If you paint the wrong color, it could ruin the room’s atmosphere. You could have to buy more paint, which costs more money. It also take time to paint. If you make the wrong impression on your first date, you may not get a second. These things are stressful. Making decisions is stressful.

But making a decision is sometimes more important than what you actually choose to do. If you spend months trying to choose a color for your living room, you’re wasting time. Just pick one and live with the decision. It’s better to choose than to live in decision purgatory.

For me, I’ve decided to buy a car. I want to get out and experience my local area. I’ll save as much money as I can for traveling but I’ve decided to make a decision and live with it. There wasn’t a “right” or “wrong” choice. Instead of worrying about it, I’ve moved on. Sometimes it’s just better to make a decision and just live with it.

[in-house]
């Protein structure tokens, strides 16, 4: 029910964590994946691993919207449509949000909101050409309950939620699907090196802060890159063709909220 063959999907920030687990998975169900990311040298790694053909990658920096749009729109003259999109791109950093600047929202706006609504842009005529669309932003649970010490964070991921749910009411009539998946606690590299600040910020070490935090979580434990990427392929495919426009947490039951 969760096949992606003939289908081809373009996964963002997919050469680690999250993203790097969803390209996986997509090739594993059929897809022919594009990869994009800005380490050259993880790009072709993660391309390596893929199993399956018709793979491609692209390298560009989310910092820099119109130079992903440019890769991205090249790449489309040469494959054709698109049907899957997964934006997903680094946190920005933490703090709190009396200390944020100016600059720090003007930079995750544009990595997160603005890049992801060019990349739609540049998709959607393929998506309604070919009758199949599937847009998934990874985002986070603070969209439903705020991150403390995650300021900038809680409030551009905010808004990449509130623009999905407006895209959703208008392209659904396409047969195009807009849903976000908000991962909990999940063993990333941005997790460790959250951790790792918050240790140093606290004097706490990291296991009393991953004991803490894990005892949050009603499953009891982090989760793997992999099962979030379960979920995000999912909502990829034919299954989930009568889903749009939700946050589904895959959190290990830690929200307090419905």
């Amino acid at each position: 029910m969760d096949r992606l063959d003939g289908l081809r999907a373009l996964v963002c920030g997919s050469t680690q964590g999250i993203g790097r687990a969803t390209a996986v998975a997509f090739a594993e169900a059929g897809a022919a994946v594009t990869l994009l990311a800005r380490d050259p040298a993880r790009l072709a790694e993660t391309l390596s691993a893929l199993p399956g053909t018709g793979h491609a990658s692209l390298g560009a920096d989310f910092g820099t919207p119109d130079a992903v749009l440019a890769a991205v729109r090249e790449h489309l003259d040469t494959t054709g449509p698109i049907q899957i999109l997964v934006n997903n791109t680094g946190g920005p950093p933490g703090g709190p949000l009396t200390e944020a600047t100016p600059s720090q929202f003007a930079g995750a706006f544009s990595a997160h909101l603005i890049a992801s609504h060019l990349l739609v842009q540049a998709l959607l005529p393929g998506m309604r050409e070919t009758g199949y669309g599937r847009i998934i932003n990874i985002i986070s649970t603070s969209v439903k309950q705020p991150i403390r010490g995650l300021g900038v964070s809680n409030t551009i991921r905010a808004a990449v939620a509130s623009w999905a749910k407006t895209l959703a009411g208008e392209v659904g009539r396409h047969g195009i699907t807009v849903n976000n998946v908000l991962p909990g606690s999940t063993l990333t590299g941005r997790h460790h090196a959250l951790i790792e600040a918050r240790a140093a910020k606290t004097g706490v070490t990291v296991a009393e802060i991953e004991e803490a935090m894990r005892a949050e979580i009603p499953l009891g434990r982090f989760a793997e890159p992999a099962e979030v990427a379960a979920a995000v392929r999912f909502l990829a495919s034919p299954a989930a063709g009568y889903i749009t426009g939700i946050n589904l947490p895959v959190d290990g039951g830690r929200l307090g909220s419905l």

Find a Penny, Pick It Up!

Luck is for people who believe in serendipity and superstitions, or so I thought three months ago. There’s no way that a piece of “copper” can bring fortune! It wasn’t until I dodged an accident in my car without brakes that these thoughts started to change.

Every few days I pass by pennies laying on the ground, discarded as worthless by walkers in my neighborhood. Perhaps in shame, Abraham Lincoln’s profile often faces up looking indifferent to this neglect. Each time I see this brown glint in the sun, I awkwardly rerouted my path to grab the 1¢ piece.